While the circumstances of each child may vary, it is an undisputed fact that some are fleeing slavery or the risk of enslavement. The U.S. State Department's 2014 Trafficking in Persons Report makes clear the magnitude of child trafficking in El Salvador, Guatemala and Honduras by criminal gangs and others. Youths are forced to engage in prostitution, drug transport, extortion and murder. Children are used as slaves in agriculture, the garment industry, begging, street vending and domestic service. Children who escape these predations must not be returned to their abusers.

Prior to the 2008 reauthorization of the TVPRA, trafficked children could be returned without adequate safeguards against being sent to the very criminals who had preyed upon them. The reauthorization required the U.S. Secretary of State to negotiate treaties with Mexico and Canada to ensure the safe return of children from those countries to appropriate conditions. In the case of other countries, the law simply requires that if an unaccompanied immigrant child is apprehended, reasonable measures be taken to determine if the child was trafficked, to ensure the safe return of the child to the home country if possible, or, if not, to allow the child to apply for asylum.

Free the Slaves believes that these are reasonable provisions. The law should be followed, not changed. The situation regarding each child should be quickly and fairly evaluated. Safe and expeditious repatriation should occur when possible, and protected status in the U.S. should be afforded when that is not possible. Violating this principle would be an act of cruelty without purpose.

The most immediate problem is that the number of children is overwhelming social, administrative and judicial services. But these children can't simply be thrown over the fence without regard to their welfare and left to the mercies of traffickers and vicious criminal cartels. As a nation, we must live up to our heritage and commit the resources needed to treat the children decently and humanely.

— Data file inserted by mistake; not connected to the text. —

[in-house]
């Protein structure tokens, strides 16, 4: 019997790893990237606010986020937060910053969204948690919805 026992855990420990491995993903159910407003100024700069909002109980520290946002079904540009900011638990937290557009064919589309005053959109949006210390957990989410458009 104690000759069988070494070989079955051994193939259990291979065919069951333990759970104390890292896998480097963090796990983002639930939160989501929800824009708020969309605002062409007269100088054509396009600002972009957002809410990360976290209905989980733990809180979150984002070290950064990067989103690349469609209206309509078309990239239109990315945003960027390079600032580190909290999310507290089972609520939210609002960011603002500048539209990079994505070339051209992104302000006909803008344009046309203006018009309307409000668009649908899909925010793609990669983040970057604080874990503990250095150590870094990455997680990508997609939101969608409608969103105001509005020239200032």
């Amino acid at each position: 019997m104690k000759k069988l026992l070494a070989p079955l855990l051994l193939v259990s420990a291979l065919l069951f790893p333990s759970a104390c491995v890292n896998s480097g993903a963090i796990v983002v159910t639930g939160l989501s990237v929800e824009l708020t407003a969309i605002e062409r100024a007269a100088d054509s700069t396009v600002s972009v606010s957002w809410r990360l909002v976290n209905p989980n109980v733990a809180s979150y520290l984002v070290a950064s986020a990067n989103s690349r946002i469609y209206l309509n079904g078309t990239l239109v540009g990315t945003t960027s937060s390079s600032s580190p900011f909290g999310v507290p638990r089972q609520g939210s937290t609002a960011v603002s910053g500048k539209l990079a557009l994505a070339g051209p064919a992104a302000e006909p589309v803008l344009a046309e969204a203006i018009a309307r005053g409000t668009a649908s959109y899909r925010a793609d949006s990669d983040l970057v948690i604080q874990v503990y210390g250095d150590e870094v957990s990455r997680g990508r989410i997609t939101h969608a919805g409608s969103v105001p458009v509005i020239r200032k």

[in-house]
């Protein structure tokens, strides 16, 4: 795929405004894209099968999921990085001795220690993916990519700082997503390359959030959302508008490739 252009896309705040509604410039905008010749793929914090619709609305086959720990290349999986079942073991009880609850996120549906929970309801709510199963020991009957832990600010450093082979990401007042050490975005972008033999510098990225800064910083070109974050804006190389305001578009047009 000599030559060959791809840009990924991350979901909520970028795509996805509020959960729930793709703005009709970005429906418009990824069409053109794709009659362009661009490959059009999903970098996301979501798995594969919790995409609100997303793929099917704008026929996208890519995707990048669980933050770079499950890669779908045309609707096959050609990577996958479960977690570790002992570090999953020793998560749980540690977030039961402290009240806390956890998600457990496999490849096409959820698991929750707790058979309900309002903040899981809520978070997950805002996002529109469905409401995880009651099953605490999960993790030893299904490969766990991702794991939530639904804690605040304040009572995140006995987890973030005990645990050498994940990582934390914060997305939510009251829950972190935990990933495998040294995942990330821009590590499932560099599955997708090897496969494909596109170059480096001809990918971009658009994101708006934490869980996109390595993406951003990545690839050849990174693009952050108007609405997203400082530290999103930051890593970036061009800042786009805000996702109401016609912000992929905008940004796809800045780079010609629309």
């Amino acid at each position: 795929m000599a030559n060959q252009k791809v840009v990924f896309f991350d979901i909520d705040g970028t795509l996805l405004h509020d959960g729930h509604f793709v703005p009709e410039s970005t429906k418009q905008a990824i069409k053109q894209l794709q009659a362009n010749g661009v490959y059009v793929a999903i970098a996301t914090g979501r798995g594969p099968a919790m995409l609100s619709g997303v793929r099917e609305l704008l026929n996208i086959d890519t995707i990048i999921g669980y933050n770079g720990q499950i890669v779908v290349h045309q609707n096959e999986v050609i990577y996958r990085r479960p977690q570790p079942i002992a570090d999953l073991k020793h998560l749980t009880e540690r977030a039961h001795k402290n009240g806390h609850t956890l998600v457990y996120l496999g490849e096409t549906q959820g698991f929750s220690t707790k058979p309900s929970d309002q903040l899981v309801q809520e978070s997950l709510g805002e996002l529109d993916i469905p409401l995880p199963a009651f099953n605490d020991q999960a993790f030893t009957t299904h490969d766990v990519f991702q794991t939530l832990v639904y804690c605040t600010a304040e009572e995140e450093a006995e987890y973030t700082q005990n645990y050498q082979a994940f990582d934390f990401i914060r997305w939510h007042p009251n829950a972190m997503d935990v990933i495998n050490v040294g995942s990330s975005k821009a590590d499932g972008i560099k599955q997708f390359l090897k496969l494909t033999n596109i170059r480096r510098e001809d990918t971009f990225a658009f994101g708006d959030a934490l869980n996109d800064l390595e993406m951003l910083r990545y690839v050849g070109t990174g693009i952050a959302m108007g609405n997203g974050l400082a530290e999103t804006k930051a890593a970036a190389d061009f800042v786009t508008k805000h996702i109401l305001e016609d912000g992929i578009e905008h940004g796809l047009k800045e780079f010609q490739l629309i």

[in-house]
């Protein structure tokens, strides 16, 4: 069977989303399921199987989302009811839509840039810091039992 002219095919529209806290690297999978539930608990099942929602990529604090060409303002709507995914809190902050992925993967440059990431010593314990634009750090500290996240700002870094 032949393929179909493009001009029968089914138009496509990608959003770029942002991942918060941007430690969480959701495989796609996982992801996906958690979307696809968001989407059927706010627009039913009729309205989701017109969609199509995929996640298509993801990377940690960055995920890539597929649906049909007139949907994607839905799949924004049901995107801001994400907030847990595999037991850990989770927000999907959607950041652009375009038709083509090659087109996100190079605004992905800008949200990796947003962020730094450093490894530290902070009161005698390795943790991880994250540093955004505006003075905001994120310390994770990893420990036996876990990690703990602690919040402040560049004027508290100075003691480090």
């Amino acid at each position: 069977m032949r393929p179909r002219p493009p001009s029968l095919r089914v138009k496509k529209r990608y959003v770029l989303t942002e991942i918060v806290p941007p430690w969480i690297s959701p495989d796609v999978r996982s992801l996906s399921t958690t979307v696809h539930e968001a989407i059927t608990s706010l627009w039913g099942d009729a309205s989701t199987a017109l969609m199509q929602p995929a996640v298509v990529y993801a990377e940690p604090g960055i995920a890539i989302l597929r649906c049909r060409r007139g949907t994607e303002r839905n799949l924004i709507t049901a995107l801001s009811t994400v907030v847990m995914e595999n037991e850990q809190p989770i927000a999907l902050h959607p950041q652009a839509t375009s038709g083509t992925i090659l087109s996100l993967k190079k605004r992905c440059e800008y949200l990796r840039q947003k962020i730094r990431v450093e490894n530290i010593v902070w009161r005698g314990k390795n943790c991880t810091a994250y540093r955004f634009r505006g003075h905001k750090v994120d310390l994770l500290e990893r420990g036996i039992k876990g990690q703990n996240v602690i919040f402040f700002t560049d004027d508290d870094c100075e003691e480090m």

There are appropriate policy and administrative responses. In the near term, infrastructure must be created for their care. Fair and reasonable determinations must be made about their status. Expeditious arrangements must be made for their safe placement, whether in their home countries, the U.S. or a third nation. David Gergen, writing for CNN, has proposed creating safe zones in the affected countries that would be supervised and patrolled by the U.N. An analysis by the Heritage Foundation argues for increased U.S. security assistance to Honduras, Guatemala and El Salvador to re-establish order. Over the longer term, the underlying conditions that are driving terrified children from home must be addressed if the flow of refugees is to be diminished.

We trust that the president and Congress will avoid a hasty, uninformed judgment that may blot the record of our country. The United States has stood against all forms of slavery for generations. Members of both political parties have worked together to create the TVPRA to combat this continuing scourge. The suggestion that this law created a refugee crisis is badly misguided. It should not become the new policy of the U.S. that child slaves and those in imminent danger of slavery at home be expelled as quickly as possible without regard to the consequences. Free the Slaves looks forward to working with people across the political spectrum to devise solutions that are fact-based, humane and effective.